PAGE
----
The ‘wineries ride’ from Fernhill (where we were parked amidst vines at a friend’s neighbour’s place) was more of a problem. Its full circuit is 47km but we found a tasting of six wines at Unison Vineyard, followed by a cycle to Ash Ridge where we had lunch and shared another bottle, was as much as we could handle and we wobbled home.
Probably the most scenic ride was the Puketapu loop which runs alongside the Tutaekuri River past orchards, vineyards, and through shady woodland. At the Taradale end of the loop we came to Otatara Pa Historic Reserve. Comprising of an upper pa, Hikurangi, and a lower palisaded one, Otatara, this site is known as one of the most outstanding complexes in New Zealand. It takes an hour to walk around the pa where there are the sites of dwellings, food storage pits, and gardens. The Otatara site has palisades to convey a sense of how it would have been fortified. The views were stunning – we could see across to Napier and Cape Kidnappers. The agricultural land spread below us was once part of the extensive lagoon that stretched to Ahuriri.
Interspersed with cycling, we took in some of the area’s amazing walks. Cape Kidnappers is famous for its gannets; it has the largest nesting area in the world. The gannets return each year to nest at the Cape, pairing for life and rearing one chick each season. There are tours, along the beach by tractor, and overland by coach, but we took the walking option along the beach. This trek takes around six hours return and must be coordinated with the tides as it is only possible at low tide.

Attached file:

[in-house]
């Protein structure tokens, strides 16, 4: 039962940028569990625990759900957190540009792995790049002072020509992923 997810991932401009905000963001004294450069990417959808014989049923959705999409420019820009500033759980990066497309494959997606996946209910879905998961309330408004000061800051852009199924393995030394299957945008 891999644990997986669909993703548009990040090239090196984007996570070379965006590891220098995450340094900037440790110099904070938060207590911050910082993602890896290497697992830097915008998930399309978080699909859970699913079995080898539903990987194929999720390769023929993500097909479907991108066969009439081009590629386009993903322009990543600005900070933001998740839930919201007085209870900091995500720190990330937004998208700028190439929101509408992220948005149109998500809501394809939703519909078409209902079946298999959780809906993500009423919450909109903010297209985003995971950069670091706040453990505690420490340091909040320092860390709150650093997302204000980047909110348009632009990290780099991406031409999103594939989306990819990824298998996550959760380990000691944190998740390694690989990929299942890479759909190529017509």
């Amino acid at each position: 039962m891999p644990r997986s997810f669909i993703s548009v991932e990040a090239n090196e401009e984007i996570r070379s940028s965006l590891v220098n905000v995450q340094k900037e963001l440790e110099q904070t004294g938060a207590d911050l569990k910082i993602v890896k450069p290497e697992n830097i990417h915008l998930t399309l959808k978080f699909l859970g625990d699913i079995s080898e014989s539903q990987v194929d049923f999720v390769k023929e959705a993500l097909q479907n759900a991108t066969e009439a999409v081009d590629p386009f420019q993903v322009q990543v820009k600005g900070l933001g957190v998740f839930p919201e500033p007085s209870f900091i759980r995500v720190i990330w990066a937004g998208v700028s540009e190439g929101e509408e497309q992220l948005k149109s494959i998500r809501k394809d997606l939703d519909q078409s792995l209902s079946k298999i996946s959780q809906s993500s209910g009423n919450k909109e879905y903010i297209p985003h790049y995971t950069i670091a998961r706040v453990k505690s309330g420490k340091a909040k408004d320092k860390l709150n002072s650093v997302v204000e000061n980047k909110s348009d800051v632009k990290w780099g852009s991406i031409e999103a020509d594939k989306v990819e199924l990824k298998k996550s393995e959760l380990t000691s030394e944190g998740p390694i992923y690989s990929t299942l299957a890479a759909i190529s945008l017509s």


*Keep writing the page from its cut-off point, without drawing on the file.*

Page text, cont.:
The walk passes beneath towering cliffs which vary in age from 300,000 to 4.5 million years. The bands of strata include shellfish fossils, conglomerates of pebbles, and windblown ash and pumice. Deep canyon-like gullies punctuate the cliff face at intervals. Around two-thirds of the way into the walk, the beach scenery changes, there are rocky islets and an area known as black reefs. There are colonies of gannets here and it is easy to get very close to them. After two hours of walking we came to the picnic area and it is a steep half-an-hour’s walk up to the plateau from here. But what a sight! There are colonies of gannets on the plateau and surrounding flat areas of cliff. Oblivious to observers, they take off and land, preen and squabble, feed their young, and court their mates. The walk would be good without the gannets but they make the experience unique.
Another iconic walk in the region is Te Mata Peak, five minutes’ drive from Havelock North. It is possible to drive or walk to the summit but we took one of several loop walks from the bottom car park up to the trig on the 399-metre-high summit. Our track passed through soaring redwoods before zig-zagging its way up a steep ridge to the top. The 360-degree views were amazing – hazily, we could even see, Mt Ruapahu, 150km away.